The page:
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Within an application, I've got Secret Keys uses to calculate a hash for an API call. In a .NET application it's fairly easy to use a program like Reflector to pull out information from the assembly to include these keys.

Is obfuscating the assembly a good way of securing these keys?

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3 Answers 3

up vote 8 down vote accepted

Probably not.

Look into cryptography and Windows' built-in information-hiding mechanisms (DPAPI and storing the keys in an ACL-restricted registry key, for example). That's as good as you're going to get for security you need to keep on the same system as your application.

If you are looking for a way to stop someone physically sitting at the machine from getting your information, forget it. If someone is determined, and has unrestricted access to a computer that is not under your control, there is no way to be 100% certain that the data is protected under all circumstances. Someone who is determined will get at it if they want to.

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It's scary that there is no way, but I must agree because it's fact. – Shimmy Feb 9 '10 at 13:04

I wouldn't think so, as obfuscating (as I understand it at least) will simply mess around with the method names to make it hard (but not impossible) to understand the code. This won't change the data of the actual key (which I'm guessing you have stored in a constant somewhere).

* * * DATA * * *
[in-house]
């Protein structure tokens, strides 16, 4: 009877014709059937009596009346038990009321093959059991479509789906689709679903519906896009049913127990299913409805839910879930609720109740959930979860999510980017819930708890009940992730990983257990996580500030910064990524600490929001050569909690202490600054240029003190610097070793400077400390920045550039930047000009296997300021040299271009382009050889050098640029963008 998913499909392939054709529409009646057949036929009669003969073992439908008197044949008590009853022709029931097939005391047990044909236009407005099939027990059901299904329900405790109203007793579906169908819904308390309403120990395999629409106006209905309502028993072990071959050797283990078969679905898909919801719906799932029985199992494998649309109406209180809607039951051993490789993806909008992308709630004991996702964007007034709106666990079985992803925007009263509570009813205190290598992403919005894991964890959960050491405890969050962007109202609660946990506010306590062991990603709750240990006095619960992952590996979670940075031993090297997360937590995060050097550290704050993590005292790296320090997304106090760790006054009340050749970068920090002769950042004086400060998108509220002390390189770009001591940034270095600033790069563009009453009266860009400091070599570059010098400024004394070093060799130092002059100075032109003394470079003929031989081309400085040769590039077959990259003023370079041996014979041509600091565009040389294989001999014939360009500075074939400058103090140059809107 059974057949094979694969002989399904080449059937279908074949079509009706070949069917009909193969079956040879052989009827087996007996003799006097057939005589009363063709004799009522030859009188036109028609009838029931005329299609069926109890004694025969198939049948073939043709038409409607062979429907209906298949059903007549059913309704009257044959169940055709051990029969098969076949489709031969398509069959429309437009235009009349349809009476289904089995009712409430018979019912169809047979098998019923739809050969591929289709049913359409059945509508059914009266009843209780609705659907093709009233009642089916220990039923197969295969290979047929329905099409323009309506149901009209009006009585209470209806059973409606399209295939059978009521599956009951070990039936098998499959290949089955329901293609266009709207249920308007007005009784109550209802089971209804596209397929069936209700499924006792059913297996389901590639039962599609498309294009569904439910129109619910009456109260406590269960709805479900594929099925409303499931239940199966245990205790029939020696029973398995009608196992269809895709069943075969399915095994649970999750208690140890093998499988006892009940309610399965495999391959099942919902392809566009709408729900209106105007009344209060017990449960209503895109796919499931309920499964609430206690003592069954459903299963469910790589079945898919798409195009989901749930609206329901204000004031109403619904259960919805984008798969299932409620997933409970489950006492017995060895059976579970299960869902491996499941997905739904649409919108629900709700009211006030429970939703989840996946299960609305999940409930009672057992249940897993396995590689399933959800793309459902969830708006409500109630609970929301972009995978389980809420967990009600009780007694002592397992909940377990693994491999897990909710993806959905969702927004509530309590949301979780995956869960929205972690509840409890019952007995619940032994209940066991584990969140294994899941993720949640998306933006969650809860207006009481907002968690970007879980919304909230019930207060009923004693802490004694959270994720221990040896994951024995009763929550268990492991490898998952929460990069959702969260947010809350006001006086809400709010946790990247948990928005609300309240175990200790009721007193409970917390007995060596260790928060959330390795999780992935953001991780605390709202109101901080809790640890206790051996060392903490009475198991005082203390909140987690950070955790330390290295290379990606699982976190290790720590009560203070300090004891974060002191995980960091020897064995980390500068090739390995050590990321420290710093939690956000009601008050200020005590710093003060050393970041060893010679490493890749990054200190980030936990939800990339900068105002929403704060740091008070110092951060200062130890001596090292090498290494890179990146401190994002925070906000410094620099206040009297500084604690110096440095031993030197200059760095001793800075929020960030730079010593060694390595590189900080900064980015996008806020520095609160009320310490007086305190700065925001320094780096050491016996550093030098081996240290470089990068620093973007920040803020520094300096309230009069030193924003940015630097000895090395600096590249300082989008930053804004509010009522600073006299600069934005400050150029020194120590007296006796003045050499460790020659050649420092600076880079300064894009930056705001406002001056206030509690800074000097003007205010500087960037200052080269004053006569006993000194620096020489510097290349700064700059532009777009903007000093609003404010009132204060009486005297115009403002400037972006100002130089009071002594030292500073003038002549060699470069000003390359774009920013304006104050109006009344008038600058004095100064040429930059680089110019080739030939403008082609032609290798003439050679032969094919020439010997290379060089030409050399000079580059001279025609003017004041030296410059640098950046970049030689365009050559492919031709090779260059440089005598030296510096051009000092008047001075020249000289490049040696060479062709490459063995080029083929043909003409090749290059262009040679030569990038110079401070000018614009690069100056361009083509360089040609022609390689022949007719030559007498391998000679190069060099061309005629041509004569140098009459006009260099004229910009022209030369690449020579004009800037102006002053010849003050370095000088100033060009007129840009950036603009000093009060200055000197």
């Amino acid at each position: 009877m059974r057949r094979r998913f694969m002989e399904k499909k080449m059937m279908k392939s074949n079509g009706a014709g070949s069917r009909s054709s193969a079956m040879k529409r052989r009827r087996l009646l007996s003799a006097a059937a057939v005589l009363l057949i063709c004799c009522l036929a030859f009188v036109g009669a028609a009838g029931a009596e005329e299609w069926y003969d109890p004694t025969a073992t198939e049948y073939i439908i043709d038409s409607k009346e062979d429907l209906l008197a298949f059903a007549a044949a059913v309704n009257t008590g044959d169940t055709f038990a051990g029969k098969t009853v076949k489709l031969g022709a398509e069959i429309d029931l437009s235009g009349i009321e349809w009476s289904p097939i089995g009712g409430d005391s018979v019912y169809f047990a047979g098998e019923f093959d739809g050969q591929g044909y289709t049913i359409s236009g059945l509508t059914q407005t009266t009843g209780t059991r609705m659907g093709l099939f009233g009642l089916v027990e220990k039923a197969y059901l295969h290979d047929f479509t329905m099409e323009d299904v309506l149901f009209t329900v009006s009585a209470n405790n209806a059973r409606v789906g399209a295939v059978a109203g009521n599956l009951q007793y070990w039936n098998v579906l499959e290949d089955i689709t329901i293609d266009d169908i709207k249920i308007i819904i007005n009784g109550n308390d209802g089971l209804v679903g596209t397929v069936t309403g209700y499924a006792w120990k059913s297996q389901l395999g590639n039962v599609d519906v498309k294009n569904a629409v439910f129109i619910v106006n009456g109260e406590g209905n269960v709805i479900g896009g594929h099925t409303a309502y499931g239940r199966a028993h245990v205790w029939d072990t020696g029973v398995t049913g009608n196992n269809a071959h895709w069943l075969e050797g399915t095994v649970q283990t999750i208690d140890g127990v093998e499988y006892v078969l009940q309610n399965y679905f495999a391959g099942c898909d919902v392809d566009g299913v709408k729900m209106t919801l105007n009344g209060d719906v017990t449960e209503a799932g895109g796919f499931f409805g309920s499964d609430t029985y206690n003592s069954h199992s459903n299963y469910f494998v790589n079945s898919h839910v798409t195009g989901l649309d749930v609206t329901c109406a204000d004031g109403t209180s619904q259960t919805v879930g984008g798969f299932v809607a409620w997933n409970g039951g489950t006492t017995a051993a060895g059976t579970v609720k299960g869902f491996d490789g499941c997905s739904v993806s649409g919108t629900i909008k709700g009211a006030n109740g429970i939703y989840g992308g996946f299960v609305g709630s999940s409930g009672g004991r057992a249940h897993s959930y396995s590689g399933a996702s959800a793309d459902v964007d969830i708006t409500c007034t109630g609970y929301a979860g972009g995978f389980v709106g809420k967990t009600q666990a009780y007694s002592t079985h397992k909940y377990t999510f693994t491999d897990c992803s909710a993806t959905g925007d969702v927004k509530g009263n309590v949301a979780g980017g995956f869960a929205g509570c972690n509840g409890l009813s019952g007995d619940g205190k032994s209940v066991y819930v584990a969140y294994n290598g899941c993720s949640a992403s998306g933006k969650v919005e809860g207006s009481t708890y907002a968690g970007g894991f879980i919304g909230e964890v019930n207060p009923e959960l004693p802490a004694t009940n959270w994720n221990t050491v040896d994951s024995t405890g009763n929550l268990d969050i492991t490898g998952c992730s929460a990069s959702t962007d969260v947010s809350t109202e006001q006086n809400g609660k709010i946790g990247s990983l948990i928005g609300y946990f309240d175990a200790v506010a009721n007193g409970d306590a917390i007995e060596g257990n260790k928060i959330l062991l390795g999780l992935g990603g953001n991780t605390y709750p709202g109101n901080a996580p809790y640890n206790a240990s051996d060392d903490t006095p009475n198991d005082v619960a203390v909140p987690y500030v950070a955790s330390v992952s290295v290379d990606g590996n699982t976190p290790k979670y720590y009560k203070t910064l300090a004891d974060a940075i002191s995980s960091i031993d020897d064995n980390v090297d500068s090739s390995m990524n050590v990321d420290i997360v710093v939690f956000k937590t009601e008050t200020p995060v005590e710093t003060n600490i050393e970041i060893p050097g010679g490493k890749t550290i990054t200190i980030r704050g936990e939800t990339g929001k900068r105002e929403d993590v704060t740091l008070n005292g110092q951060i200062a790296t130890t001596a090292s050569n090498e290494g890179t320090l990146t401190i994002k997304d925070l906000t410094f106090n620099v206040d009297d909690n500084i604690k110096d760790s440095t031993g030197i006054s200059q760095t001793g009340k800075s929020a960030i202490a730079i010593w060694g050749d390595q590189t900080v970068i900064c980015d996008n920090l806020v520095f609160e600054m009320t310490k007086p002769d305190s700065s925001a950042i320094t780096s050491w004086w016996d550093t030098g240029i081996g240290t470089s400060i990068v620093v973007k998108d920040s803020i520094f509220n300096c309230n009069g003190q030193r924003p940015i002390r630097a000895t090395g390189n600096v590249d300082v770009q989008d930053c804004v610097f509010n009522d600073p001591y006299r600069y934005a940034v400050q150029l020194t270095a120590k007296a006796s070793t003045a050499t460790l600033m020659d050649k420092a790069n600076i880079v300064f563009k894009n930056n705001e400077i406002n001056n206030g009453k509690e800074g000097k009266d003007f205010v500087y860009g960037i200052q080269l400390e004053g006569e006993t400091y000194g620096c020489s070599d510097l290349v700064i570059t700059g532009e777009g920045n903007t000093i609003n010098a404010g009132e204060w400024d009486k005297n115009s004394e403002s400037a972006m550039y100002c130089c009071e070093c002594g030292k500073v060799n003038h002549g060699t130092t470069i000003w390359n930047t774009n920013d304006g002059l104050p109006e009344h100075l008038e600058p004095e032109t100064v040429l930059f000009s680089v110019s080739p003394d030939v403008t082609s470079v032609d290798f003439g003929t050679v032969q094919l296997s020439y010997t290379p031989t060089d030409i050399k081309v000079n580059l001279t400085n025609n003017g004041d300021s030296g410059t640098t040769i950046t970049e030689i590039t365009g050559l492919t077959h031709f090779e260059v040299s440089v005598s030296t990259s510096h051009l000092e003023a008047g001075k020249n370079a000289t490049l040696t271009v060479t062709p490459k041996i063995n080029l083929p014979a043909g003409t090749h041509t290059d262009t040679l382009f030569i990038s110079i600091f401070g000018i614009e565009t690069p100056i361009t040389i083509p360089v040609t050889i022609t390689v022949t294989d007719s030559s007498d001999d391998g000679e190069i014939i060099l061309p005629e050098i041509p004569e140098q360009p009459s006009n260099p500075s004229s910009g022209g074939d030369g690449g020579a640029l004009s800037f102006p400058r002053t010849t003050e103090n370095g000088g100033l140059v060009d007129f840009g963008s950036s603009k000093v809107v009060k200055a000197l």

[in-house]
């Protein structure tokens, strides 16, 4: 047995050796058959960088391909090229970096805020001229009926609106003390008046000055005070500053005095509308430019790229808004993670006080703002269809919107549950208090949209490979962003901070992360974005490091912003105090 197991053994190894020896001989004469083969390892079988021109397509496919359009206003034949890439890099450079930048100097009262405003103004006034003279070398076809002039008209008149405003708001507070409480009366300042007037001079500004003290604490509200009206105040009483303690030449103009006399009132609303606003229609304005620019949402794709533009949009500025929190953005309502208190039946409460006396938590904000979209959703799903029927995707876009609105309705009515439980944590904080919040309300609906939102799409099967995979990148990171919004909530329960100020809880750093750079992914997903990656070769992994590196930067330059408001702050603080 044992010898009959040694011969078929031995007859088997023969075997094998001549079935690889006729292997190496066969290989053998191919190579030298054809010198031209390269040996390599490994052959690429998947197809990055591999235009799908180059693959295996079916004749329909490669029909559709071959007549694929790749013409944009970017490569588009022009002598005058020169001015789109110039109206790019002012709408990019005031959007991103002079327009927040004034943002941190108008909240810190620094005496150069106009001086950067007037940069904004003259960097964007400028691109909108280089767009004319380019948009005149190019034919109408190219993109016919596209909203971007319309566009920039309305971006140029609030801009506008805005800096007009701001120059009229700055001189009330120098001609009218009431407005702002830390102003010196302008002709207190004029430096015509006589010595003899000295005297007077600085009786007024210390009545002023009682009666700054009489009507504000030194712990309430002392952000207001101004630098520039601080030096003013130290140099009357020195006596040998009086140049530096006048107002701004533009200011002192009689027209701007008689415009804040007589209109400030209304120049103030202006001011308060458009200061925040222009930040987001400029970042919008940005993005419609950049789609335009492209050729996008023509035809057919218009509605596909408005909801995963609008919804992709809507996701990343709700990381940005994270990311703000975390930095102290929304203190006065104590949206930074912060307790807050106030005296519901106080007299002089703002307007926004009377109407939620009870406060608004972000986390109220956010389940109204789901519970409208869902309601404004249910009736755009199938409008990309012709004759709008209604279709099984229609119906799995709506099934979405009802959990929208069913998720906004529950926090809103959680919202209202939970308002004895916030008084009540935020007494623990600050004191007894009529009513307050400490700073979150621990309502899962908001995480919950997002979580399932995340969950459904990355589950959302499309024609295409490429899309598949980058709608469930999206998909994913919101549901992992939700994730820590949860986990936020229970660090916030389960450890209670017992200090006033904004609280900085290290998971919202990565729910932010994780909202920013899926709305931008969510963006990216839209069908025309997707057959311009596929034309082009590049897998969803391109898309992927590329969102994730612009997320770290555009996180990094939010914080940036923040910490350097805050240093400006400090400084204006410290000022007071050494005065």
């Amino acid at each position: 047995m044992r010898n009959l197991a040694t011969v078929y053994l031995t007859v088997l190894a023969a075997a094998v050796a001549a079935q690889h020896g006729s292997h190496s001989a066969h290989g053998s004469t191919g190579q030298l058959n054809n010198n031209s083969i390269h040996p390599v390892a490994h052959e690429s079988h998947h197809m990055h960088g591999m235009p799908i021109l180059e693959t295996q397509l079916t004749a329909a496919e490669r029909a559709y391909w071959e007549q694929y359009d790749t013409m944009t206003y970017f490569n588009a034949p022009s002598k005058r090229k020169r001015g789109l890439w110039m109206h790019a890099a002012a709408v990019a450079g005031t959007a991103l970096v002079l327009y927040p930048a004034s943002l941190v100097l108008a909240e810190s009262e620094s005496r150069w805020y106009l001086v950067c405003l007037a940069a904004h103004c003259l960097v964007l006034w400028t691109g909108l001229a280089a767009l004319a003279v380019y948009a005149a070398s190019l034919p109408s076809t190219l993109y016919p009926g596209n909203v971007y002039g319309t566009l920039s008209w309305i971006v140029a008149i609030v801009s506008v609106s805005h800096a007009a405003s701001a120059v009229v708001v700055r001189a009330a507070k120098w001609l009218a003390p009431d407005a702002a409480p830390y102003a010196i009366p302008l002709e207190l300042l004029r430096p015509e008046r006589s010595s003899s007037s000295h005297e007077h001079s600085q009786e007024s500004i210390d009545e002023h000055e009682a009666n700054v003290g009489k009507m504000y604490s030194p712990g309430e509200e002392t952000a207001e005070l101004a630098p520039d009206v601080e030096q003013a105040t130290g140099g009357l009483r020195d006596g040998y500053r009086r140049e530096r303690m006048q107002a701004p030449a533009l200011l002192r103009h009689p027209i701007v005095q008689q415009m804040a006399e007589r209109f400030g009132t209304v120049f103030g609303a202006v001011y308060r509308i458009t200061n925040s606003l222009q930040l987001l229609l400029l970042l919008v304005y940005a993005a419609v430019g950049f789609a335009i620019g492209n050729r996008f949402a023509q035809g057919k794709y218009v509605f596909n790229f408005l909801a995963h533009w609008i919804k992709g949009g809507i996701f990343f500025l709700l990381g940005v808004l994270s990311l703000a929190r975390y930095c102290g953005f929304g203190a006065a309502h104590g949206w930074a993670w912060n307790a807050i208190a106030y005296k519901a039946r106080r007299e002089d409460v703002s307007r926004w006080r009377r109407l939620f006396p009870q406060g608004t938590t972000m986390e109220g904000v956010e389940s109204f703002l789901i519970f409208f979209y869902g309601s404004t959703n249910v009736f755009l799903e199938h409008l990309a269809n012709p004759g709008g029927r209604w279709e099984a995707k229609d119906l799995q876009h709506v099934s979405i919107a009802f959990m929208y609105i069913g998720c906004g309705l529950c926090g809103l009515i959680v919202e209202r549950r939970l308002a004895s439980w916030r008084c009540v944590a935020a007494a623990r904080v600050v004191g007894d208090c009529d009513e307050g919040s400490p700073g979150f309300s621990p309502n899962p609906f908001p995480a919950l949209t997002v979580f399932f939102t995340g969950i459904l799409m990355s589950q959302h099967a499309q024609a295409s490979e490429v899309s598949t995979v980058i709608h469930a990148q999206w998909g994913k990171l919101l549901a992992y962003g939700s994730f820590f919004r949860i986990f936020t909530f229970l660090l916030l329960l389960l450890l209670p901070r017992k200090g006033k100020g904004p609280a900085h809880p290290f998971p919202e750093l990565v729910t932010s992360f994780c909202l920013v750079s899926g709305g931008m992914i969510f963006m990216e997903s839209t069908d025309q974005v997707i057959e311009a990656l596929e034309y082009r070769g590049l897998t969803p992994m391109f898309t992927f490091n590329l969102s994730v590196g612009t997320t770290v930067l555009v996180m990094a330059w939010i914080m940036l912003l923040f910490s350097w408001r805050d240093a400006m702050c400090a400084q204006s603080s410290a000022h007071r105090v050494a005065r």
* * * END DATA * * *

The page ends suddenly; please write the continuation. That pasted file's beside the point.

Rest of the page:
If you just want to make it somewhat harder to see, you could run a simple cipher on the plaintext (like ROT-13 or something) so that it's at least not stored in the clear in the code itself. But that's certainly not going to stop any determined hacker from accessing your key. A stronger encryption method won't help because you'd still need to store the key for THAT in the code, and there's nothing protecting that.

The only really secure thing I can think of is to keep the key outside of the application somehow, and then restrict access to the key. For instance, you could keep the key in a separate file and then protected the file with an OS-level user-based restriction; that would probably work. You could do the same with a database connection (again, relying on the user-based access restriction to keep non-authorized users out of the database).

I've toyed with the idea of doing this for my apps but I've never implemented it.

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DannySmurf is correct that you can't hide keys from the person running an application; if the application can get to the keys, so can the person.

However, What you are trying to accomplish exactly?

Depending on what it is, there are often ways to accomplish your goal that don't simply rely on keeping a secret "secret", on your user's machine.

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